Pruning, done correctly, can do much to enhance tree health and appearance. Done incorrectly, it can cause starvation, shock, an excess of new growth, hazardous limb attachments, ugliness and even the death of the tree.
Permits are required for pruning public trees.
Click here to see the permit page for more information
Reasons to prune include:
Pruning cuts should be made where a limb connects to a larger limb or the tree trunk. This allows the tree’s natural defense mechanisms to "wall off" injured tissue. The National Arbor Day Foundation, based on the research of Dr. Alex Shigo and other scientists for the USDA Forest Service, recommends the pruning methods illustrated here. In these illustrations, final cuts should be made from points C to D. Do not cut along line C-X, which is an imaginary vertical line to help you locate C-D.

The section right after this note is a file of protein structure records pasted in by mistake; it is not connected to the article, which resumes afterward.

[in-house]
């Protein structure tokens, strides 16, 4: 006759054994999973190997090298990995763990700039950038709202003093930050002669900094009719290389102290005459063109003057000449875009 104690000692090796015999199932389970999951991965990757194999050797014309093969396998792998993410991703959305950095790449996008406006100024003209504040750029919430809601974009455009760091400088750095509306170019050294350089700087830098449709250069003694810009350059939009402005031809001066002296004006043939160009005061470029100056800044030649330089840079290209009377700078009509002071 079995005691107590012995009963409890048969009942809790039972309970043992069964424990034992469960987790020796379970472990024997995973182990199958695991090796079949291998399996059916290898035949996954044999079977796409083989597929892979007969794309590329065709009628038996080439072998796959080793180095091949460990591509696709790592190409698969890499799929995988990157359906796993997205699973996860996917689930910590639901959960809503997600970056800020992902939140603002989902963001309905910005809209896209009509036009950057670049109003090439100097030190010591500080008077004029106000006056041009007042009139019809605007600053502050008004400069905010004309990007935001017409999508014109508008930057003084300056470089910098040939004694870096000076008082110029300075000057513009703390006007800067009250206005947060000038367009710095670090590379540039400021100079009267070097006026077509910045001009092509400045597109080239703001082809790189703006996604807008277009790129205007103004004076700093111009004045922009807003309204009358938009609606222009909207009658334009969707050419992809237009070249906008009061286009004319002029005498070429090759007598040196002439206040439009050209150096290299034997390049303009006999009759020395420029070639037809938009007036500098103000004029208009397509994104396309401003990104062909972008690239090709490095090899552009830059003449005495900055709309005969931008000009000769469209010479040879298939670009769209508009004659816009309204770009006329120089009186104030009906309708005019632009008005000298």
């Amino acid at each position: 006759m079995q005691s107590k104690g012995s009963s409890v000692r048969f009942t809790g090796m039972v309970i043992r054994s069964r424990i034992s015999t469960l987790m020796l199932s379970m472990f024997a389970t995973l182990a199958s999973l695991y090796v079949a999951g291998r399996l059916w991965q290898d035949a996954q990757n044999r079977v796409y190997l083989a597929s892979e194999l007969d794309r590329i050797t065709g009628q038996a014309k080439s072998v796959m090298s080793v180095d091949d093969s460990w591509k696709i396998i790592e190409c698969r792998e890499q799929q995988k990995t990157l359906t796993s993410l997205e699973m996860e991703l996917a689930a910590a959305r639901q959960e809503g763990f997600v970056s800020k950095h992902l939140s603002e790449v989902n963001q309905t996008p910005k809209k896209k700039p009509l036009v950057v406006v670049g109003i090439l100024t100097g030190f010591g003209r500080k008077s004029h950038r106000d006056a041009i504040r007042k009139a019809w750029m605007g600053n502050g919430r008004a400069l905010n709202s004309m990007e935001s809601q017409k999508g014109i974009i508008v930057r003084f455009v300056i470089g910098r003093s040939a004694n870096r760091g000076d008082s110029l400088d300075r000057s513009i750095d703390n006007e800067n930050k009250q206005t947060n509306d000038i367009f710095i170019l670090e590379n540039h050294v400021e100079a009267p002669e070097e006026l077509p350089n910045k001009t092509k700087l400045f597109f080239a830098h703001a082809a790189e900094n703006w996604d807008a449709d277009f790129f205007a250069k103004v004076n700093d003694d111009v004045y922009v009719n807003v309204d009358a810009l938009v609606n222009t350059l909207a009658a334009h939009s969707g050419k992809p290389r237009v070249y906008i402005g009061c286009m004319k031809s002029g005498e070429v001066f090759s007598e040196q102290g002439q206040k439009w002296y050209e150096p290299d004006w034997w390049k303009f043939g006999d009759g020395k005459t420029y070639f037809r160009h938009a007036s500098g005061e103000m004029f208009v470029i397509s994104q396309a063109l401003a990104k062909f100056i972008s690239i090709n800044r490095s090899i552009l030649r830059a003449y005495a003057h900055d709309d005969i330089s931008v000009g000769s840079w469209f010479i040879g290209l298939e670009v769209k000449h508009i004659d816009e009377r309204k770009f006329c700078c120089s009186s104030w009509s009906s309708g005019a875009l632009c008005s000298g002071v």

Shortening a limb should be done by cutting back to a lateral branch that is at least 1/3 as large in diameter as the branch at the pruning cut. Make sure the lateral branch is headed in a desirable direction.
Topping (also called stubbing, hat-racking, lopping or heading back) is a common practice but is not in any way good for trees. It is pruning at its worst. Many people top trees to make trees smaller, not realizing that the resulting sprouts are much more numerous and faster growing than normal branches - a "panic" reaction of the tree. The trees will quickly re-grow (and out-grow) their previous size, but the branches are weakly attached, and tree health reduced by the energy put into the new growth.
Reduction of tree size is possible through correct pruning procedures. It is best accomplished by a trained Arborist. However, if you find yourself continuously pruning a tree because of size restrictions, you may want to evaluate whether that tree is the right one for your spot.